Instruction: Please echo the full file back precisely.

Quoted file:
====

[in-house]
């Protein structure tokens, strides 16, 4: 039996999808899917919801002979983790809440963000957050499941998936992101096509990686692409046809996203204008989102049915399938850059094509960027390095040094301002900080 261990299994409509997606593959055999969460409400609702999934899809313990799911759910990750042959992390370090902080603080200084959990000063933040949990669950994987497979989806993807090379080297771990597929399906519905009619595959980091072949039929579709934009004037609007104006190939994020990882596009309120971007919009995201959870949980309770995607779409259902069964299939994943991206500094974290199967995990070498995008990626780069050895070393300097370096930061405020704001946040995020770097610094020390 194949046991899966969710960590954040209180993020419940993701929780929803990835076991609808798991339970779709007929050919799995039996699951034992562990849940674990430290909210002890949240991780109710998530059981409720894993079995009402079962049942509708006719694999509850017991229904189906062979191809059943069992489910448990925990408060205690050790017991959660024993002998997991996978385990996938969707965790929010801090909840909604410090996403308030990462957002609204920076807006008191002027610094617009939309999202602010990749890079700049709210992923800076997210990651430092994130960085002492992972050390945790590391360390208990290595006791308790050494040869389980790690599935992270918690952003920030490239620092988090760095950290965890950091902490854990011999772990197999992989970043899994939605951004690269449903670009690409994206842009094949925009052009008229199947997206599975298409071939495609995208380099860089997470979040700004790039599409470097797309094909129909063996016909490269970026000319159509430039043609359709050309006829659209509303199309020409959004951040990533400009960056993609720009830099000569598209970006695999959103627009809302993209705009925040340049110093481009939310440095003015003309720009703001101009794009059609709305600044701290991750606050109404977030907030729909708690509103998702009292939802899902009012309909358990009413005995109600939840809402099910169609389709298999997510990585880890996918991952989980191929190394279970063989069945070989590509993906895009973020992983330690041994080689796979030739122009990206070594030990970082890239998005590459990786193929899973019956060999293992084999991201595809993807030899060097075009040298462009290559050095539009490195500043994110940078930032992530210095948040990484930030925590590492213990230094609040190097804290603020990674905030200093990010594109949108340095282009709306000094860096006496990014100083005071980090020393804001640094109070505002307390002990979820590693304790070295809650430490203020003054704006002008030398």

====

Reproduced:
[in-house]
């Protein structure tokens, strides 16, 4: 039996999808899917919801002979983790809440963000957050499941998936992101096509990686692409046809996203204008989102049915399938850059094509960027390095040094301002900080 261990299994409509997606593959055999969460409400609702999934899809313990799911759910990750042959992390370090902080603080200084959990000063933040949990669950994987497979989806993807090379080297771990597929399906519905009619595959980091072949039929579709934009004037609007104006190939994020990882596009309120971007919009995201959870949980309770995607779409259902069964299939994943991206500094974290199967995990070498995008990626780069050895070393300097370096930061405020704001946040995020770097610094020390 194949046991899966969710960590954040209180993020419940993701929780929803990835076991609808798991339970779709007929050919799995039996699951034992562990849940674990430290909210002890949240991780109710998530059981409720894993079995009402079962049942509708006719694999509850017991229904189906062979191809059943069992489910448990925990408060205690050790017991959660024993002998997991996978385990996938969707965790929010801090909840909604410090996403308030990462957002609204920076807006008191002027610094617009939309999202602010990749890079700049709210992923800076997210990651430092994130960085002492992972050390945790590391360390208990290595006791308790050494040869389980790690599935992270918690952003920030490239620092988090760095950290965890950091902490854990011999772990197999992989970043899994939605951004690269449903670009690409994206842009094949925009052009008229199947997206599975298409071939495609995208380099860089997470979040700004790039599409470097797309094909129909063996016909490269970026000319159509430039043609359709050309006829659209509303199309020409959004951040990533400009960056993609720009830099000569598209970006695999959103627009809302993209705009925040340049110093481009939310440095003015003309720009703001101009794009059609709305600044701290991750606050109404977030907030729909708690509103998702009292939802899902009012309909358990009413005995109600939840809402099910169609389709298999997510990585880890996918991952989980191929190394279970063989069945070989590509993906895009973020992983330690041994080689796979030739122009990206070594030990970082890239998005590459990786193929899973019956060999293992084999991201595809993807030899060097075009040298462009290559050095539009490195500043994110940078930032992530210095948040990484930030925590590492213990230094609040190097804290603020990674905030200093990010594109949108340095282009709306000094860096006496990014100083005071980090020393804001640094109070505002307390002990979820590693304790070295809650430490203020003054704006002008030398």